· 3 min read

War for Talent

What Is the War for Talent?

The War for Talent is a phrase indicating the increasing competitiveness to attract and retain the best candidates. While the term was coined in 1997 in a study published by McKinsey, its use in recent years has accelerated.

While the War for Talent is not a war in the literal sense, it conceptually indicates the need for better “weaponry” to compete on the battlefield for talent. As a result, companies need to dramatically improve their processes and tooling in order to continuously compete for candidates in today’s environment.

With workers quitting at the highest rate in decades coupled with the explosion of vacancies, talent teams and leadership are struggling to fill critical roles. Anecdotal stories of candidates coming in with several offers all well above their current compensation level have made the rounds on LinkedIn.

Today, strong compensation packages and flexible work policies are table stakes. Standing out in this environment requires a long term focus on candidate experience and employer branding. Both of which stem from strong process and tactful recruitment marketing.

How Recruiters Are Affected by the War for Talent

Recruiters are fighting the talent war on many fronts. You need to have an effective strategy for fighting the talent war on many fronts (social media channels like LinkedIn and Facebook; job boards like Indeed and Glassdoor; referrals from current employees). This means recruiters need to be creative, innovative, and persistent. Sometimes things don’t work out right away when sourcing, recruiting, and hiring processes change — it may take time to see results.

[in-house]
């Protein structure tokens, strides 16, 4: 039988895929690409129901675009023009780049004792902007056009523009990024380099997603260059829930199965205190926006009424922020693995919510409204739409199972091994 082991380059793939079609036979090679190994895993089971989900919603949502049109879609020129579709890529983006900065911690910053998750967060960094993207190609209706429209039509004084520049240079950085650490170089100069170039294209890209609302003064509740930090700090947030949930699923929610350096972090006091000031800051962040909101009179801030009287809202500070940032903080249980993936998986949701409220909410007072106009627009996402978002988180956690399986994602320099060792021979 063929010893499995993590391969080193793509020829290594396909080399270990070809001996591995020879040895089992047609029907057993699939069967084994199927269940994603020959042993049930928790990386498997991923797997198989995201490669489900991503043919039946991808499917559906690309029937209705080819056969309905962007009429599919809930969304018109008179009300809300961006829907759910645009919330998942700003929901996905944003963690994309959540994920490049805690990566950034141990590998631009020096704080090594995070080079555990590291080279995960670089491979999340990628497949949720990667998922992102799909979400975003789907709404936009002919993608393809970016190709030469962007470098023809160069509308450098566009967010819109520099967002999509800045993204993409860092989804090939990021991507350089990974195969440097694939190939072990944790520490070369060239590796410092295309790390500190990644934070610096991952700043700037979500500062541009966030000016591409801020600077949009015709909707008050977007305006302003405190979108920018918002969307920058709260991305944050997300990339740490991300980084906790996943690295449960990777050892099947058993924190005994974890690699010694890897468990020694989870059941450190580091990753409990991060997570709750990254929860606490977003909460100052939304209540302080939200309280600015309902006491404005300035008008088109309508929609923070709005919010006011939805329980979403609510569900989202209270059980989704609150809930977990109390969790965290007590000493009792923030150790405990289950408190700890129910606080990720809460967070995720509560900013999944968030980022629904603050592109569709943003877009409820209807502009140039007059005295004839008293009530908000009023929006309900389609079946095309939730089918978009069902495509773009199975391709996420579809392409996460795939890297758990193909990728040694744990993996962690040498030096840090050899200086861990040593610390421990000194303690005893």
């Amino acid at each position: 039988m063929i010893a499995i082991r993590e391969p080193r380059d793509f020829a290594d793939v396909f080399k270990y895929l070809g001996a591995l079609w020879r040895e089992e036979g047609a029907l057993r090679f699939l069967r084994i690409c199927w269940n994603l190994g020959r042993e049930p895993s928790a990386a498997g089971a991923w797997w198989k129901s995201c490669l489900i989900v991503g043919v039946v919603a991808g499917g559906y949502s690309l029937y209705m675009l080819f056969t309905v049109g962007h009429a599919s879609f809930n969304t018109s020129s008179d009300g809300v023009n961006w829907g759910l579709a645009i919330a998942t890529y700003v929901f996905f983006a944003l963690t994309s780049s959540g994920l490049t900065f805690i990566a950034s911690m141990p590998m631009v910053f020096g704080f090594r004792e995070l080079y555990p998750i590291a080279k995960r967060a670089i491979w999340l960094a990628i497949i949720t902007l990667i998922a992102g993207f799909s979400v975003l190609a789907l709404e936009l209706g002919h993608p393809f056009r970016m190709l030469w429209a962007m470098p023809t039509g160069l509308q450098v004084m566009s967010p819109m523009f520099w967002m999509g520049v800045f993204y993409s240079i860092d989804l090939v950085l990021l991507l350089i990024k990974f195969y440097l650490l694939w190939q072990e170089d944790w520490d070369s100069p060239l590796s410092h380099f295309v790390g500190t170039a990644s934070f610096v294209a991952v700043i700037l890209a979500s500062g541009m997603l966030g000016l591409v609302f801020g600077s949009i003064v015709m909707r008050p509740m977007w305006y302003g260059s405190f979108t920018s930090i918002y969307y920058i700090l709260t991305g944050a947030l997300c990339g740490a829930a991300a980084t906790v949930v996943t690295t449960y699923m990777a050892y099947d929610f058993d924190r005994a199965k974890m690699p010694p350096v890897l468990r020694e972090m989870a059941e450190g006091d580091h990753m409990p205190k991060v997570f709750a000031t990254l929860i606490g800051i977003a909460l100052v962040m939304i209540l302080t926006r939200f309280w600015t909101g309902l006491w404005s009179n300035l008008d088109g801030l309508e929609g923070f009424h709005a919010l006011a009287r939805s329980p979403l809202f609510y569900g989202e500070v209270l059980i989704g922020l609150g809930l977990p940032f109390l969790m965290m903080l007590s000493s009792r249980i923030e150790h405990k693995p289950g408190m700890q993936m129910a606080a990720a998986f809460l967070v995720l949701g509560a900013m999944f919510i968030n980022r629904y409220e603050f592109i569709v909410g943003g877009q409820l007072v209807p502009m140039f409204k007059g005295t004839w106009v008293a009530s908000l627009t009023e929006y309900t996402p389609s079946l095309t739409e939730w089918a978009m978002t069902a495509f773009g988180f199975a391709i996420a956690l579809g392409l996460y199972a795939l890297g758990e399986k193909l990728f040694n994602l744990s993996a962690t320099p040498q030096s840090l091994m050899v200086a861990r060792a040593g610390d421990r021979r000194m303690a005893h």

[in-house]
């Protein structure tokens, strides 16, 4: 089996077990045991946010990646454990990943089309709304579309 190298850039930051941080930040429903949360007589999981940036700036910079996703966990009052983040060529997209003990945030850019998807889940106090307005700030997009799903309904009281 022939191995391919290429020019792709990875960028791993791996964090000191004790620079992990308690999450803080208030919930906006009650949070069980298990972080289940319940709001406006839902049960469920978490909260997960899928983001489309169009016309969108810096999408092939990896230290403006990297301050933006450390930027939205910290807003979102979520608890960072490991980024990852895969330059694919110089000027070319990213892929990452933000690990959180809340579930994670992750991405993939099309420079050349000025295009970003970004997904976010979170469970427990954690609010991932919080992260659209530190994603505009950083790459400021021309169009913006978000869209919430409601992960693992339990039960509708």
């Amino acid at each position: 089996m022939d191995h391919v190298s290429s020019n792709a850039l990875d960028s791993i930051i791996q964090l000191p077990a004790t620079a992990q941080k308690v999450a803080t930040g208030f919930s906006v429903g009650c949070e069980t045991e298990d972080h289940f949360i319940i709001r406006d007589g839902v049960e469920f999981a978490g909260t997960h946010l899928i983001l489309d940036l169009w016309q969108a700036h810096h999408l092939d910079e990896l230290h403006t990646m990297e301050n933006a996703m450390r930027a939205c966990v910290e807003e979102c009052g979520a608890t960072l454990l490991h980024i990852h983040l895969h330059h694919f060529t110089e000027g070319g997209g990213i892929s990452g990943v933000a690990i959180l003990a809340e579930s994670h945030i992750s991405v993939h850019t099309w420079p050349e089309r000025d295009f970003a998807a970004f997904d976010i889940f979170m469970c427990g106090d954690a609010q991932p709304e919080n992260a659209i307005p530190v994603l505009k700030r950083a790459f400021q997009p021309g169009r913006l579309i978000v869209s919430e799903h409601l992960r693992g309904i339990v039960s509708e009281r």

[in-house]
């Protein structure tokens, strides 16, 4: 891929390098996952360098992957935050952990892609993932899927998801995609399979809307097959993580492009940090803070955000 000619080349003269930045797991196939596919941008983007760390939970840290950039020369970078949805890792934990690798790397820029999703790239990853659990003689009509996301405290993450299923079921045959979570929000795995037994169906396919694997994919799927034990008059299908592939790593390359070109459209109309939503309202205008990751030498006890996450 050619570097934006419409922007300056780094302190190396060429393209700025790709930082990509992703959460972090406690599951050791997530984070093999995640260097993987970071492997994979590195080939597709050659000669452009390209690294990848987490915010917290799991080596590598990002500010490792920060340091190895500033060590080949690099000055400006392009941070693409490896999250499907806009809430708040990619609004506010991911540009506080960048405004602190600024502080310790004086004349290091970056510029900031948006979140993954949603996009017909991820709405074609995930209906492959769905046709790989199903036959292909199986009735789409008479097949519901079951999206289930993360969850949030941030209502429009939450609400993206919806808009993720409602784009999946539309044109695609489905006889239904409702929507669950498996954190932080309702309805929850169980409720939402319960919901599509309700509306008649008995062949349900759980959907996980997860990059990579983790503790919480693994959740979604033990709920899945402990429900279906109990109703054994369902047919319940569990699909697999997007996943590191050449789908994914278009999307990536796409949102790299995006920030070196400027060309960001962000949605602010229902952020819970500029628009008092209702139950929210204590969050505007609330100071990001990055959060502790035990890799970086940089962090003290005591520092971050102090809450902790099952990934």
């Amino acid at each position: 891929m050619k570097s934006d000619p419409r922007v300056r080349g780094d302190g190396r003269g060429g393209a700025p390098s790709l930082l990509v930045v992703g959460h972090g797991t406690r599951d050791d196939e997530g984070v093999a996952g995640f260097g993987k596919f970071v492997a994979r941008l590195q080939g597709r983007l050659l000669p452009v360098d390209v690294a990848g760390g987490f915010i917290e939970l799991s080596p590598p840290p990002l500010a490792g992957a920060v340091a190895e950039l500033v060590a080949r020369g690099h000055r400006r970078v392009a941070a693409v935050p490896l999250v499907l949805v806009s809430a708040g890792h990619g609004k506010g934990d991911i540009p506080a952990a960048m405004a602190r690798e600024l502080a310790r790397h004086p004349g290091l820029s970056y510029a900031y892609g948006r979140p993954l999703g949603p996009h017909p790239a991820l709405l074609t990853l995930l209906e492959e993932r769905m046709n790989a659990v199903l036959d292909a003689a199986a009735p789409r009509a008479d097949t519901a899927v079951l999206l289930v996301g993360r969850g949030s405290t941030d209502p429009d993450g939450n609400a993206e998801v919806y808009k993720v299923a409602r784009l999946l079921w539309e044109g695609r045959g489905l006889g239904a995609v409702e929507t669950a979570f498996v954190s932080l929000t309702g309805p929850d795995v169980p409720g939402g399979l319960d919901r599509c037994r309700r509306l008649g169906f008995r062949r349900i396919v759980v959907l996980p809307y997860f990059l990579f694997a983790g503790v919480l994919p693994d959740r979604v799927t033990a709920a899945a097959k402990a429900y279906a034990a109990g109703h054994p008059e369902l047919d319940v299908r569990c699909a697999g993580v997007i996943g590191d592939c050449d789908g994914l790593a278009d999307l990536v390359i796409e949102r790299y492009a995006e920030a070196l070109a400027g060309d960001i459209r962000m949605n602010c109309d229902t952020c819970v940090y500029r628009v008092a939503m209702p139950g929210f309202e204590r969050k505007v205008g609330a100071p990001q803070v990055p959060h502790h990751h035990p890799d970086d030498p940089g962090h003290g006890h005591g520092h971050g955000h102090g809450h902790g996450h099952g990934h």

How To Win the War for Talent

Selling the Vision

The road to hiring the best talent starts with the groundwork set by leadership. Many growth stage founders cling to the interview and hiring process long after they have removed themselves from other day-to-day operations.

While not practical at some point, founders – and all executive leadership – need to set the tone and vision for why a candidate should want a seat on their rocket ship. In a way, leadership needs to be present in every candidate interaction (not literally) by setting the standards and vision presented by their team members over the course of the hiring cycle.

Learn from Sales & Marketing

Sales teams are metric driven and have the marketing strategies to back them. Constantly honing prospect funnels, lead scoring techniques, and processes are all part of the craft for high impact sales strategies. Additionally, top sales teams invest heavily in data, tools, and training. Tools today like – Chatkick Talent CRM and Chatkick’s Interview Insights – offer massive amounts of data, intelligence and reporting functionality to allow you to sharpen your recruiting and hiring process. Hiring managers and talent teams should be doing the same if they want to stay ahead in this War for Talent.

Candidate Experience

In the race to automate nearly every corner of the business world, hiring teams should reflect on how excessive automation may destroy the candidate experience. While we at Chatkick are not shy about espousing the need to automate mundane tasks (e.g. email follow-ups with Chatkick Talent CRM), we strongly believe excessive automation in the interview process through 1-way interviews , such as HireVue or SparkHire, or AI screening tools built into some ATS systems will damage your companies brand substantially over the long haul.

The war for talent is a competitive one, and it’s important that companies understand their strengths and weaknesses when it comes to recruiting.